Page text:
One Last Cast – Chapter 39

One Last Cast
From Alaska Outdoors Radio Magazine
By Evan Swensen
Chapter Thirty-Nine
Speechless Brothers

Our wait at the Homer small boat harbor was not unpleasant while we waited for the arrival of our guide, Kevin Sidelinger. Lars and I witnessed boats of all shapes and sizes being backed down the ramp and launched to ports who knows where. Some were sleek manufactured craft. Others homemade. Some big. Some small. Some open. Some enclosed.

One anxious boater forgot to put in the drain plug before launching and nearly sunk his craft before getting it back on the trailer to drain, put in the plug, and relaunch. Timed with the relaunch, Kevin’s boat slipped to the dock. Greetings and introductions were short, and in just a moment, our gear was stowed aboard his “workboat.” Kevin explained the safety features, told us where to sit, and we made a wakeless exit from the harbor.

Kevin and his wife Cindy call Halibut Cove home and headquarters for their Alpine Llama trips. Enroute, Kevin explained that the llamas had been transported from the cove to the lagoon earlier using this same boat. Animals and crew were awaiting our arrival.

Cindy and the balance of our party greeted us as we stepped ashore. Here we met the animals, as Kevin and Cindy affectionately call the llamas. After being introduced to the bearers of our packs, Conan the Barbarian and Boone the Explorer, we were soon on a first-name basis.

Dan and Linda, the leaders of our group, handled the loading with expert ease. Dan explained as he filled the packs with our gear; if the pack is too heavy or unbalanced, the llama will merely lie down. If the pack is loaded correctly, they will carry it for hours without prejudice. The Indians of South America call the llamas speechless brothers. Only a brother would carry the burdens they do without complaint. Boone and Conan accepted our gear without complaint.

Our destination was an alpine lake at the base of Chocolate Drop Mountain. Chocolate Drop is a small, 4,000-foot-high peak set in the center of a large valley. At the base of Chocolate Drop, we made camp.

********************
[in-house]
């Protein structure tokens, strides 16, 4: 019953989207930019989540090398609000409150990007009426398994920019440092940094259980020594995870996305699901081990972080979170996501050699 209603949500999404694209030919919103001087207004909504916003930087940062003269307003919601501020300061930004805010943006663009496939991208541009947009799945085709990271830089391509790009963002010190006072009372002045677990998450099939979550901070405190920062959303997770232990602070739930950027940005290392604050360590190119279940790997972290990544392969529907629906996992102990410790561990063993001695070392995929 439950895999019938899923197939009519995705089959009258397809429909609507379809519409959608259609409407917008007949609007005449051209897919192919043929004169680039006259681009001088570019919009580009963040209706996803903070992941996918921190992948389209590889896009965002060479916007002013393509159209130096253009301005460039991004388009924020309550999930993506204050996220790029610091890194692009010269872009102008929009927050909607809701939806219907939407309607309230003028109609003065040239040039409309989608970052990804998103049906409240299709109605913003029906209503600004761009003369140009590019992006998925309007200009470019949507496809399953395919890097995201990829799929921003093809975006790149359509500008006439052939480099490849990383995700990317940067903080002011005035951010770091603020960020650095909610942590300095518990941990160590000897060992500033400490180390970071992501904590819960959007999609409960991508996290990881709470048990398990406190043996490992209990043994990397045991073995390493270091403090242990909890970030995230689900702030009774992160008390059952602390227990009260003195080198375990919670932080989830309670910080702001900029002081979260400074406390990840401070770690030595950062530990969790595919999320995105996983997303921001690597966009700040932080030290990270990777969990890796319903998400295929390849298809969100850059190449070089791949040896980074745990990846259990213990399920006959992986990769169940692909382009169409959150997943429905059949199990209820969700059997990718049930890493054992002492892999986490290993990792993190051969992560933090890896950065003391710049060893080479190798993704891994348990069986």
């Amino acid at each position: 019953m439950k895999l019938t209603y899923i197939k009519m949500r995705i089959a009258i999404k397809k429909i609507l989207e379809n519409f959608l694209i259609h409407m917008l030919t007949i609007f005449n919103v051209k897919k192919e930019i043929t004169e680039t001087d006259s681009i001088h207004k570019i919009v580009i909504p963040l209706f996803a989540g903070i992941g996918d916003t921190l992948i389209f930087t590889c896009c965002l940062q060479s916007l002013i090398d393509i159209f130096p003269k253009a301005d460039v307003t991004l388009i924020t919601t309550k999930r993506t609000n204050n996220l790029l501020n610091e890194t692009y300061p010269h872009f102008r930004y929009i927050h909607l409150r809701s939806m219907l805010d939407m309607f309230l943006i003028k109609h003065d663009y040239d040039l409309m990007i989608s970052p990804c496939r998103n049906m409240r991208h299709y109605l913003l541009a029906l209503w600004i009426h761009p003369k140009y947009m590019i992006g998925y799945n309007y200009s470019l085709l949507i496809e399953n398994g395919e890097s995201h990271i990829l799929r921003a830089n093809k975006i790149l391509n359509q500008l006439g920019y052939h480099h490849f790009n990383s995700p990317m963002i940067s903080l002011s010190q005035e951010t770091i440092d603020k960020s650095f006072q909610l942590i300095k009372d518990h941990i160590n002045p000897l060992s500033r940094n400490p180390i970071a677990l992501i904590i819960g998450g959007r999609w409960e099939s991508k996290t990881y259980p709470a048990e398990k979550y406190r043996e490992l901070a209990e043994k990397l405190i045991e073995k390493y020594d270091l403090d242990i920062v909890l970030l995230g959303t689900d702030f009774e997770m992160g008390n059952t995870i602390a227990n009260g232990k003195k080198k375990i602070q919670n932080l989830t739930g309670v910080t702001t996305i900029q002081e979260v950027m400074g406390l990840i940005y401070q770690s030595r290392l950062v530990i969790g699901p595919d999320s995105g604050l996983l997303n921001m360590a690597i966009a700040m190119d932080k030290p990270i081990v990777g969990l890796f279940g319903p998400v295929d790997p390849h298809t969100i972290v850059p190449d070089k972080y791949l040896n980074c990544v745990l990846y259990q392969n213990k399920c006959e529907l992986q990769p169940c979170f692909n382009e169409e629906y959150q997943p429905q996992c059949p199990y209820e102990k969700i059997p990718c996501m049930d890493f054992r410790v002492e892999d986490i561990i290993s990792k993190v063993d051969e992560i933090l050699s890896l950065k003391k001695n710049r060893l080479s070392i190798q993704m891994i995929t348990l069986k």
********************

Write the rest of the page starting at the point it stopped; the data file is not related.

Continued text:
Twenty yards from our tent was a small, clear-water creek terminating in the lake. Lars and I unpacked our fly rods before the tent was up. My first cast with a polar shrimp brought a tug to the line. The bow made several small runs, always staying in the current. Then, finally, I maneuvered him out of the fast water. By the time I had him beached, an audience gathered. “Trout for supper,” Cindy announced. “Catch three more.” The first one had been so easy I readily accepted the challenge.
Supper was late that night as Lars and I labored for the next three hours to accomplish our task. I learned again never to judge a fishing hole on the first cast. Later, Kevin took us out in the canoe, where we could even the score on the rainbows.

The following day we assaulted Chocolate Drop. The conversation at the top turned to the animals. We found them to be wonderful companions on the trail. They seem to anticipate what was required. They are quiet, docile, intelligent, and extremely sure-footed. Because of their padded feet, they can travel over various terrain and steep mountainsides and trails.

Our zoology lesson continued around the evening fire, enjoying a meal of Cindy’s open-pit barbecue spare ribs. Each animal can carry three or four times what a person can comfortably pack. Because of the animals, we had luxuries on this trip that were uncommon or nonexistent on most backpack trips.

Lars and I enjoyed exploring, canoeing, fishing, and climbing in Kachemak State Park for three days. We got closer as father and son, and to the land we call home. And, we wished for more as we bid our speechless brothers goodbye.

On our return to the Homer small boat harbor, it came to our memory that the Homer Spit is the end of the Pan American Highway that begins in Argentina. This road passes through Peru, Bolivia, and other South American countries, the ancient home of the llama. So I suppose it is only fitting that one of the world’s oldest domestic animals be earning its living at the end of the road that began close to the animal’s beginning.

Oh, yes, before I forget. Concerning the llamas’ reputation for spitting. The only spit we saw was the Homer spit.

Evan, who lives in Anchorage, has 9 children, 25 grandchildren, and 6 great grandchildren. As a pilot, he has logged more than 4,000 hours of flight time in Alaska, in both wheel and float planes. He is a serious recreation hunter and fisherman, equally comfortable casting a flyrod or using bait, or lures. He has been published in many national magazines and is the author of four books.